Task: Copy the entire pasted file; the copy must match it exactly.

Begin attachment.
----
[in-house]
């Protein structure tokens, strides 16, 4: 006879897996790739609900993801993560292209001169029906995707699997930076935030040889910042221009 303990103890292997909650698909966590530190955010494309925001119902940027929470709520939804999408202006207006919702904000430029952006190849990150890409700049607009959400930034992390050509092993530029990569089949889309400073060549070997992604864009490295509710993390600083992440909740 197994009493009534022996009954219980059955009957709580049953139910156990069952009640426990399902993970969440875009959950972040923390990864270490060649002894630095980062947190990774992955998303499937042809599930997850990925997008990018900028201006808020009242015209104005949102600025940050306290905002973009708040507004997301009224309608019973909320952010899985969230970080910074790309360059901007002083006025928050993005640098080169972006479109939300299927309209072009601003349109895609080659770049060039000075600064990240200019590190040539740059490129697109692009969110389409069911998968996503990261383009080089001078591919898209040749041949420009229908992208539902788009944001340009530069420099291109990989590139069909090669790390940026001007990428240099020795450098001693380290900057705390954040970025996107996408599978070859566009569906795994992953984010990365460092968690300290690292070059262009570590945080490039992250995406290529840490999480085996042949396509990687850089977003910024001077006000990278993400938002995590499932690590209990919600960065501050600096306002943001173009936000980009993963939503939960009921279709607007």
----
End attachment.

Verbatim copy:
[in-house]
């Protein structure tokens, strides 16, 4: 006879897996790739609900993801993560292209001169029906995707699997930076935030040889910042221009 303990103890292997909650698909966590530190955010494309925001119902940027929470709520939804999408202006207006919702904000430029952006190849990150890409700049607009959400930034992390050509092993530029990569089949889309400073060549070997992604864009490295509710993390600083992440909740 197994009493009534022996009954219980059955009957709580049953139910156990069952009640426990399902993970969440875009959950972040923390990864270490060649002894630095980062947190990774992955998303499937042809599930997850990925997008990018900028201006808020009242015209104005949102600025940050306290905002973009708040507004997301009224309608019973909320952010899985969230970080910074790309360059901007002083006025928050993005640098080169972006479109939300299927309209072009601003349109895609080659770049060039000075600064990240200019590190040539740059490129697109692009969110389409069911998968996503990261383009080089001078591919898209040749041949420009229908992208539902788009944001340009530069420099291109990989590139069909090669790390940026001007990428240099020795450098001693380290900057705390954040970025996107996408599978070859566009569906795994992953984010990365460092968690300290690292070059262009570590945080490039992250995406290529840490999480085996042949396509990687850089977003910024001077006000990278993400938002995590499932690590209990919600960065501050600096306002943001173009936000980009993963939503939960009921279709607007």